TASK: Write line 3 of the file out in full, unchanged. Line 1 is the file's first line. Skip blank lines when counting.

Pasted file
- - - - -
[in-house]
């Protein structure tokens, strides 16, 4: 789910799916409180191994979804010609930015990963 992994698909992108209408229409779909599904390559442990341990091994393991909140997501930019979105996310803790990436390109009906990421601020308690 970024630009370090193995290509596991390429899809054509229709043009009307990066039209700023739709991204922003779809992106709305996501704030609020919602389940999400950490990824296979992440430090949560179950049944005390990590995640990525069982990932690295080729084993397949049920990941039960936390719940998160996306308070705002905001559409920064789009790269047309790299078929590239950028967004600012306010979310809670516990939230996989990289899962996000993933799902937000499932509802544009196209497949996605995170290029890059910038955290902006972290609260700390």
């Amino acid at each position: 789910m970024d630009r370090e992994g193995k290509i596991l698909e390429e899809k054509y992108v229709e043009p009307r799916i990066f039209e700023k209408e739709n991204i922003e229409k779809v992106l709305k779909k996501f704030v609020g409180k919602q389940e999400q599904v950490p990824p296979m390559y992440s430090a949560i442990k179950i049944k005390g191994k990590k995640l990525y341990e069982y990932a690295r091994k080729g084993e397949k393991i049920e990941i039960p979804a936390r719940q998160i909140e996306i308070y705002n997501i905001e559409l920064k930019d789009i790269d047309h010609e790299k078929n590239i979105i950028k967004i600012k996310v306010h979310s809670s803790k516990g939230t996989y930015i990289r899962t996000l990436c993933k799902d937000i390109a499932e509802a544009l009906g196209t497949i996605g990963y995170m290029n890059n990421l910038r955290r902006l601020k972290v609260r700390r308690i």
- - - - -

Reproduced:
């Amino acid at each position: 789910m970024d630009r370090e992994g193995k290509i596991l698909e390429e899809k054509y992108v229709e043009p009307r799916i990066f039209e700023k209408e739709n991204i922003e229409k779809v992106l709305k779909k996501f704030v609020g409180k919602q389940e999400q599904v950490p990824p296979m390559y992440s430090a949560i442990k179950i049944k005390g191994k990590k995640l990525y341990e069982y990932a690295r091994k080729g084993e397949k393991i049920e990941i039960p979804a936390r719940q998160i909140e996306i308070y705002n997501i905001e559409l920064k930019d789009i790269d047309h010609e790299k078929n590239i979105i950028k967004i600012k996310v306010h979310s809670s803790k516990g939230t996989y930015i990289r899962t996000l990436c993933k799902d937000i390109a499932e509802a544009l009906g196209t497949i996605g990963y995170m290029n890059n990421l910038r955290r902006l601020k972290v609260r700390r308690i």